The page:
This is the fourth post in the Collection Options series. This series is dedicated to presenting individuals and businesses with options for dealing with outstanding tax obligations.

Bankruptcy. We encourage anyone interested in filing a petition for relief in bankruptcy to meet with a skilled bankruptcy attorney to evaluate their situation and options. This post is designed to help a taxpayer understand some of the issues involved in discharging tax obligations and help prepare them for a meeting with the bankruptcy attorney.

Chapter 7 Bankruptcy. Income taxes (not trust-fund or withholding taxes) are dischargeable in a Chapter 7 Bankruptcy if certain conditions are met. To start, you should examine the following elements to determine if bankruptcy is an option:

Three Years. Has it been more than three years since the original due date, including extensions, for the Return? If not, the taxes are not dischargeable.

Two Years. If the Tax Return was filed after the original due date, has it been more than two years since the late Return was filed? If not, the taxes are not dischargeable.

240 Days. Has it been more than 240 days since the taxes were assessed? If not, the taxes are not dischargeable.

Fraud/ Misrepresentation. Are the tax obligations due to the taxpayer’s fraud or misrepresentation. If so, that may render the taxes not dischargeable in a Chapter 7. Interestingly, the fraud penalty itself may still be dischargeable.

Service Filed Returns. Is the tax obligation the result of the Internal Revenue Service filing returns for the taxpayer because the taxpayer failed to file? If so, the taxes may not be dischargeable.

Liens. While liens don’t effect the dischargeability of the tax, the lien may survive the bankruptcy thereby making the discharge practically ineffective. If the taxpayer files the bankruptcy prior to the Internal Revenue Service filing Tax Liens, then the taxpayer will have the opportunity to completely avoid the tax claims. However, if the Internal Revenue Service filed Tax Liens against the taxpayer prior to filing bankruptcy, the bankruptcy may discharge the debt, but those Tax Liens may continue to encumber the taxpayer’s property. For example, if the IRS Tax Lien encumbered the taxpayer’s homestead which had $20,000.00 of equity, the Internal Revenue Service’s underlying tax may be discharged, but the Internal Revenue Service would still have a lien against the home for the equity that the taxpayer had at the time he filed bankruptcy. If the taxpayer has no equity in any assets, then the lien loses its importance but must still be removed from the county and state records after the bankruptcy. This can be accomplished with an Application for Release of Federal Tax Lien.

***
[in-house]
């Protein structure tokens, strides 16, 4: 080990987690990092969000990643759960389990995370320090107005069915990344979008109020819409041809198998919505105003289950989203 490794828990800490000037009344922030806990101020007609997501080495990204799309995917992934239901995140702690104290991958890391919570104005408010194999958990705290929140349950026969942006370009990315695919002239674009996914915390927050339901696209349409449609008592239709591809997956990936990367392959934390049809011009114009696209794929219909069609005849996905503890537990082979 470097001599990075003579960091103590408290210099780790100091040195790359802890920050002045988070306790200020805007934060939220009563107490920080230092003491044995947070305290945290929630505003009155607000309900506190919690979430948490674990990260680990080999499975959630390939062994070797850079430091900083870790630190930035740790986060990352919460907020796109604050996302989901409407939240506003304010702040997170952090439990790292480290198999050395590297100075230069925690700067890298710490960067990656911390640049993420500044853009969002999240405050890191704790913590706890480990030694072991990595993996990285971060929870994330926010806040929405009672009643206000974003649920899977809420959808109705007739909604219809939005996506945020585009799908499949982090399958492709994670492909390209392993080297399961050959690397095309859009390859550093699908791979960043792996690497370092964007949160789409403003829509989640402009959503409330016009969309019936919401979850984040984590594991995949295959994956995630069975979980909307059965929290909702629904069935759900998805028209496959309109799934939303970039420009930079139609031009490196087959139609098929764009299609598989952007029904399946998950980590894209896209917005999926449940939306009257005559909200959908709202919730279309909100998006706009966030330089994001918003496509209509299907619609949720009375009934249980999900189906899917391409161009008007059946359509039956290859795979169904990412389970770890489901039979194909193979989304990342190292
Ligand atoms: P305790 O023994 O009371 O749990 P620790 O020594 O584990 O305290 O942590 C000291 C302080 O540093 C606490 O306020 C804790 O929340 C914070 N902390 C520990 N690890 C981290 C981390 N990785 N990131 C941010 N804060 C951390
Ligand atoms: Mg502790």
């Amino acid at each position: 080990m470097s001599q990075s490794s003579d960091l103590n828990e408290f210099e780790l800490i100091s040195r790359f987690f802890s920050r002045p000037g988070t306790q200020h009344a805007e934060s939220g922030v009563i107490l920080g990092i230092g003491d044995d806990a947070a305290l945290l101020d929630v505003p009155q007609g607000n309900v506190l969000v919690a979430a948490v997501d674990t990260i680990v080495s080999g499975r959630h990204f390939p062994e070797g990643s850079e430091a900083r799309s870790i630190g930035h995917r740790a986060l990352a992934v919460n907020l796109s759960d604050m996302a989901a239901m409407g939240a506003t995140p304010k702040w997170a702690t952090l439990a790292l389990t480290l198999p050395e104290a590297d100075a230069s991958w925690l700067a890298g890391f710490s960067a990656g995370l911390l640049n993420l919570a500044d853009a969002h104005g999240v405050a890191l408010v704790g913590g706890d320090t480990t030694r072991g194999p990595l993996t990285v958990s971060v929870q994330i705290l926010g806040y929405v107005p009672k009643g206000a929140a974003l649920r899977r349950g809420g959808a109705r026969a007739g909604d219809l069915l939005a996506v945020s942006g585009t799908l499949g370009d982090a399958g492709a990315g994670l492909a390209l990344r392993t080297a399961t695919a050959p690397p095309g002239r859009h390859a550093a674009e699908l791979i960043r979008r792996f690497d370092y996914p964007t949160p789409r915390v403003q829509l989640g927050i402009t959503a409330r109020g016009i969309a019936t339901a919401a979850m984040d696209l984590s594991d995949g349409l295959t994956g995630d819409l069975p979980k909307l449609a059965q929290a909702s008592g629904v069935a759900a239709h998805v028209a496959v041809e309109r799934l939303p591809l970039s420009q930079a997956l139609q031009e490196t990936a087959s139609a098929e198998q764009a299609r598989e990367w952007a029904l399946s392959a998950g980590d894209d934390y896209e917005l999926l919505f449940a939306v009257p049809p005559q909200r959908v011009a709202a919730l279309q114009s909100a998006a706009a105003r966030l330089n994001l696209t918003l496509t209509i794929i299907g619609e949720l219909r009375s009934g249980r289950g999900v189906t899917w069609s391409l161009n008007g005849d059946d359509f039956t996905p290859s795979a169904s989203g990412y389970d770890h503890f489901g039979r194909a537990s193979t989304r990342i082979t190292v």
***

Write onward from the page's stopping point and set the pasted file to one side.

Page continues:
Chapter 13 Bankruptcy. A Chapter 13 Bankruptcy is not designed to discharge all debts completely. Instead, it is a way to force the taxpayer’s creditors into a long-term installment arrangement (for example, five years). A Chapter 13 bankruptcy may be appropriate for taxpayers who do not want to file a Chapter 7 bankruptcy, or whose taxes would not be entirely discharged in a Chapter 7 bankruptcy. Often, a portion of the taxpayer’s tax obligation can be discharged under a Chapter 13 bankruptcy and the balance of nondischargeable taxes can be paid over time.